This, even though Adele is one of the most influential artists of our time - and even though she hasn't actually dropped off the map at all! This woman has accomplished so much and inspired so many - yet, the conclusion my friend jumped to, just because he hadn’t seen her on TV in a while, was that no one wants to listen to her music because she’s overweight.
Still, even though I could logic my way out of his rude (and undeniably false) comment, it stung. Words like these, after all, strike deep. It made me feel like a failure, and I upped the fat-shaming ante, telling myself I’d never be successful at any of my creative pursuits unless I was stick thin and exquisitely beautiful.
After I’d been single for a year, another friend of mine convinced me that it was time to get out there and start dating. Feeling slightly masochistic, I signed up for an online dating site, through which I proceeded to go on some truly awful dates. Fortunately, just as I was about to give up, I met a man who was different from the others.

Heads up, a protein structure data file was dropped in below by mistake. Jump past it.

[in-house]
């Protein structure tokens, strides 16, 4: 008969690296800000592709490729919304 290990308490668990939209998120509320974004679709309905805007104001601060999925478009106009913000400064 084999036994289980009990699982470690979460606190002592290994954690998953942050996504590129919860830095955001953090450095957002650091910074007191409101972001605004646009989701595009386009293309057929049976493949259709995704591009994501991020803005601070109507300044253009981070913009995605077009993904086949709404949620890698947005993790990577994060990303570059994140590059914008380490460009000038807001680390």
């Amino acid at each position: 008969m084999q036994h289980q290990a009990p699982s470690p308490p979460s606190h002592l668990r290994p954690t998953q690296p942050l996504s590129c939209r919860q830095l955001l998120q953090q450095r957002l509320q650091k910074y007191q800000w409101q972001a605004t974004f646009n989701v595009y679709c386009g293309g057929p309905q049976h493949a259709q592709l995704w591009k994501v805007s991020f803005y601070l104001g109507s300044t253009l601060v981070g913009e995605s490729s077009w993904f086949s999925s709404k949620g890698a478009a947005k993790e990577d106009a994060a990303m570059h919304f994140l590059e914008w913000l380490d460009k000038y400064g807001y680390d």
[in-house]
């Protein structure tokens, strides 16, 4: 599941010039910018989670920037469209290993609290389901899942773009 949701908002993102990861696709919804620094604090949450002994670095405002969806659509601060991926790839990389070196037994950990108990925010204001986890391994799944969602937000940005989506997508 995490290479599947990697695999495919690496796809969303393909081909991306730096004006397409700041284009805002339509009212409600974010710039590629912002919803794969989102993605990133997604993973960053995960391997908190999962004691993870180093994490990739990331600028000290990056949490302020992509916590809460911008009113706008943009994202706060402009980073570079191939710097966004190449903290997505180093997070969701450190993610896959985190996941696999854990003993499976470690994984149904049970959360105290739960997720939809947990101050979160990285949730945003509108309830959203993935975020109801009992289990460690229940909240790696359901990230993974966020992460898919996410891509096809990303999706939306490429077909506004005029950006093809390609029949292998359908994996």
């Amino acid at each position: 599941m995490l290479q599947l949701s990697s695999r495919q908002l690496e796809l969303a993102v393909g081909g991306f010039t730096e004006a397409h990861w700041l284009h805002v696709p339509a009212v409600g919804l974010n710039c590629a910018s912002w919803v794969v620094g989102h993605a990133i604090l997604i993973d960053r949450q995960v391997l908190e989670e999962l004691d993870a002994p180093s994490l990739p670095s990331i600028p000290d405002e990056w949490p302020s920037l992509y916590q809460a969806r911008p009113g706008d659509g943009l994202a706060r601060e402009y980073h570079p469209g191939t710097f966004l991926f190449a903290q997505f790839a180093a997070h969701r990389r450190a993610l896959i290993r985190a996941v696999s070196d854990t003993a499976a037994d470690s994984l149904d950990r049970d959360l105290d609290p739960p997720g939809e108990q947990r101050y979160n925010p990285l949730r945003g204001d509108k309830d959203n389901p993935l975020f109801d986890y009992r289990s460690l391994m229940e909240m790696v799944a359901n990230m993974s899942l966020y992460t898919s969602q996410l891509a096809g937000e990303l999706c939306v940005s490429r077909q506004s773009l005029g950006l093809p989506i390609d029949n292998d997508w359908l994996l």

This one didn’t have the faintest look of disappointment on his face when we first met in the pub and shook hands. This one listened to me intently, as though he was genuinely interested in me, as a person. This one didn’t keep surreptitiously checking out the petite bartender. This one was polite and respectful and made me feel as though my company was enjoyable.
So deep was my self-loathing, however, that I assumed he was just a really good actor – he wasn’t into me at all. How could he be? I mean, just look at me. So I decided that, even though I liked him, I’d make it easier on myself and not call him. If he was really interested, he could prove it by pursuing me. In all honesty, I expected I'd never hear from him again, and though it made me sad, I figured it was just something I had to expect - a normal part of Dating While Fat.